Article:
On a day of civil and violent unrest sparked by the death of Freddie Gray, a 25-year-old black man who died in police custody last week, officials from the Baltimore City School District announced that they are making crisis counselors and mental health professionals available at schools throughout the city for "as long as it is necessary."
"At this time of tension and anxiety regarding the tragic events surrounding Mr. Freddie Gray, we have a heightened responsibility to our students, families, and school communities," said school district leaders in a statement Monday.
While noting that "the safety of our staff and students is our top concern," the officials continued, "We are also communicating with each one of our school leaders around effective instructional strategies to heighten student awareness and understanding of social justice issues. We are deeply concerned about our students and community, and we hope to treat this situation not only as a teachable moment but also a time for thoughtful reflection on how we can reduce conflict and violence in our society."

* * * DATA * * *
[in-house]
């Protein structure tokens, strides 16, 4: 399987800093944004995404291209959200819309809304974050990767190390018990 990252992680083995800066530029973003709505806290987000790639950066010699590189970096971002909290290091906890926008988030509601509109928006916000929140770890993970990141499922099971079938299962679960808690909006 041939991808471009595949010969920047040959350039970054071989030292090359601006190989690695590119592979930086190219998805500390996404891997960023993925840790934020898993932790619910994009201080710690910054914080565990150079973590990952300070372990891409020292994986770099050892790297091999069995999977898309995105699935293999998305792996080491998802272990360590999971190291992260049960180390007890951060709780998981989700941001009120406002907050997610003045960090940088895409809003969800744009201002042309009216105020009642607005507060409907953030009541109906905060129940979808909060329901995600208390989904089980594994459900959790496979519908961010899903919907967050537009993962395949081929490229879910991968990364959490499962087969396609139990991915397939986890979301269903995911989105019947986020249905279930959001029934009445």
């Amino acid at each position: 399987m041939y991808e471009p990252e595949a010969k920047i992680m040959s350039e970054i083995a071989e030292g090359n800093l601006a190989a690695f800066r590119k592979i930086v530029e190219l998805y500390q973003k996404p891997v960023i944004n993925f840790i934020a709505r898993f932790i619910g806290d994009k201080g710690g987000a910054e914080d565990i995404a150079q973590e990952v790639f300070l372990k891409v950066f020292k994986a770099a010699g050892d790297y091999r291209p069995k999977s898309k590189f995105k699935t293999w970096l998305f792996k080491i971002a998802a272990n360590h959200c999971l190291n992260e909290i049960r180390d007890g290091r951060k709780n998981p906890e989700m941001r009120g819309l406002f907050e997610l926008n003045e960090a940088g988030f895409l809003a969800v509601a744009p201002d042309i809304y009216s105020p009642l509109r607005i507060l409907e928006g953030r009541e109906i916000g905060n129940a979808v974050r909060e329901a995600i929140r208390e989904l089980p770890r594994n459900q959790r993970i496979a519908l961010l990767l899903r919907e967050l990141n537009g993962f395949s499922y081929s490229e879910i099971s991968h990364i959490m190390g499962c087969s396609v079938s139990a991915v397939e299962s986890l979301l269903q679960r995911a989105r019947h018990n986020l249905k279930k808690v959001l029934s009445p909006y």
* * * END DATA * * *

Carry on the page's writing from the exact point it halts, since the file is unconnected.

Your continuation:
Gray was arrested earlier this month after making eye contact with police officers and running away, the Associated Press reported. He sustained serious spinal injuries while in police custody, although how those injuries occurred is still unclear. Six police officers have been suspended as a result of the incident.
Following Gray's funeral on Monday, protesters clashed with police in Baltimore, and the governor of Maryland ended up declaring a state of emergency. Media reports indicate that some of the violent protests -- which resulted in seven injured police officers -- involved young teenagers.
Baltimore City schools are redeploying "district staff and mobile units to assist in ensuring safe passage of our students between school buildings and bus stops." according to the district's statement.
Meanwhile, public schools in nearby Anne Arundel County cancelled all field trips into Baltimore until May 3, Patch reports.
"The cancellation affects about 40 planned trips by schools ranging from elementary to high school. Like other school systems in the state, [Superintendent George] Arlotto said he and school system officials have monitored the developments in the city closely since Friday, and decided today that it was best to keep children, staff, and chaperones away from any potential unrest," said a statement from the Anne Arundel district on Monday.
Earlier on HuffPost:
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